Battle tanks were usually bought from Russia but for Jaya Sikurui they were bought from China. The tanks did not match the Russian guns the army was using.  When the tanks were operated, the guns got destroyed. The army purchased unsuitable armored personnel carriers, with thin weak body. They were called ice cream vans.

The MiG combat aircraft the Air Force had bought in 2000 were not operational by 2003 as their guarantees had expired and they needed to be overhauled. The government bought Chinese F7 fighter   jets when they needed   fighter ground aircraft. The F7 is an interceptor, not suited to fight a ground battle.

Fighter pilots were handicapped in identifying targets. The government hadn’t felt the need to acquire jets, dedicated helicopter gunships or Unmanned Aerial Vehicles (UAVs) to facilitate a complicated operation. LTTE simply went underground and emerged cheering when the planes had gone.

We did not use the correct tactics in Eelam War II and III   said Kamal Gunaratne. Our main objective should have been to weaken and destroy LTTE and not capture ground.   Jaya Sikurui for instance, was capturing    areas which had no LTTE. We were taking useless ground.

In a war the army is expected to conduct ‘deep operations’ going deep inside the enemy territory. Our ‘deep ops’ were pathetic or non existence. Instead the army went in for ‘limited operations’ where they advanced a few kilometers and retreated carrying their wounded and dead and then boasted in the news about their success.

The government   set up military camps without planning in advance for reinforcements, replenishment of ammunition and evacuation well in advance said Kamal Gunaratne. There must be plans for reinforcements and they must also be rehearsed so that when they go, they know exactly what to do. Instead, there were no plans in place for contingencies and there was no high level of preparedness. We did not keep a battalion in reserve for an emergency but deployed all battalions on ground. There was a lack of reserve troops.

Battle plans were calculated to lead to defeat. There was no secrecy in the battle plans either.  The decision to move northward on A9 was clearly visible to LTTE.  In Jaya Sikurui our weaknesses were observed by LTTE, as they got ready for a major attack. In Jaffna, LTTE had had ample time to study and prepared a counterattack on Jaffna Fort.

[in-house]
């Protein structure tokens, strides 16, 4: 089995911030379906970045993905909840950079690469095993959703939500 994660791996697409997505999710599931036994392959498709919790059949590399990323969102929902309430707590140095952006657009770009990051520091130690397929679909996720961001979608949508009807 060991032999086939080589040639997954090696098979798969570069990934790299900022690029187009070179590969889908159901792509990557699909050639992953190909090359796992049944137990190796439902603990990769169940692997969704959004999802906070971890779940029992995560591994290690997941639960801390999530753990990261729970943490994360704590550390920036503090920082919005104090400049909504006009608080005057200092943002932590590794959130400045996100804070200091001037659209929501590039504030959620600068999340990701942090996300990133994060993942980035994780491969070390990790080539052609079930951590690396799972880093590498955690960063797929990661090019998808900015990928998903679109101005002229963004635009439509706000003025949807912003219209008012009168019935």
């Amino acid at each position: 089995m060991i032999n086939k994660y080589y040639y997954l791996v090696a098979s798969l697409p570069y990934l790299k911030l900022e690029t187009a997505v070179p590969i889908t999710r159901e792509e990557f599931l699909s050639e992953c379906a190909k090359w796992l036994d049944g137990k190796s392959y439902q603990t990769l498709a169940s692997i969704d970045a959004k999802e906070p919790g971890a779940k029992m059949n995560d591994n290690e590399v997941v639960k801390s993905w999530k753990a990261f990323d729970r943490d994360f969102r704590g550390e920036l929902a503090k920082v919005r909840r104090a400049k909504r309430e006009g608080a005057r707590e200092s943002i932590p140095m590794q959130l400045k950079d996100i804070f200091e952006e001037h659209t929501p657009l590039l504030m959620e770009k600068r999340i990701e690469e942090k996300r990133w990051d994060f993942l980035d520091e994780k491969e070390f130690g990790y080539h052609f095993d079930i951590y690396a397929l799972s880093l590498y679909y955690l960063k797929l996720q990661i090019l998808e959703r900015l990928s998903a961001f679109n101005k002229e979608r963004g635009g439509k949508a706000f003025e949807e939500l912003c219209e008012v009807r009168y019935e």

We over extended ourselves, said Kamal Gunaratne. army failed to secure the newly captured areas. It was imprudent to encircle jungles, because we were unable to secure them. Our weak defense lines in Jaya Sikurui and large expanses of empty jungle were easy for LTTE to penetrate.

 We always used large numbers of troops in our offensive while LTTE used their sparingly. Also our FDLs (Forward Defence Line) were weak. The FDL at Nagar Kovil after the ceasefire was a very weak one with dilapidated sandbags, and deteriorating palmyrah logs. The authorities had ignored requests to improve the fortifications. The army presence at Nagar kovil FDL was a volunteer battalion which had been there a long time. They had no drinking water and unsanitary toilets.

The army lacked basic information. At Mullaitivu the rescue mission did not have enough maps, proper radio communication or artillery support when it took off to rescue those at Mullaitivu. There was misuse of equipment, as well, due to ignorance, and possibly the lack of suitable weapons.  The navy had used heavy machine guns which had an effective range of 3000 meters, to cover short ranges of around 300 meters.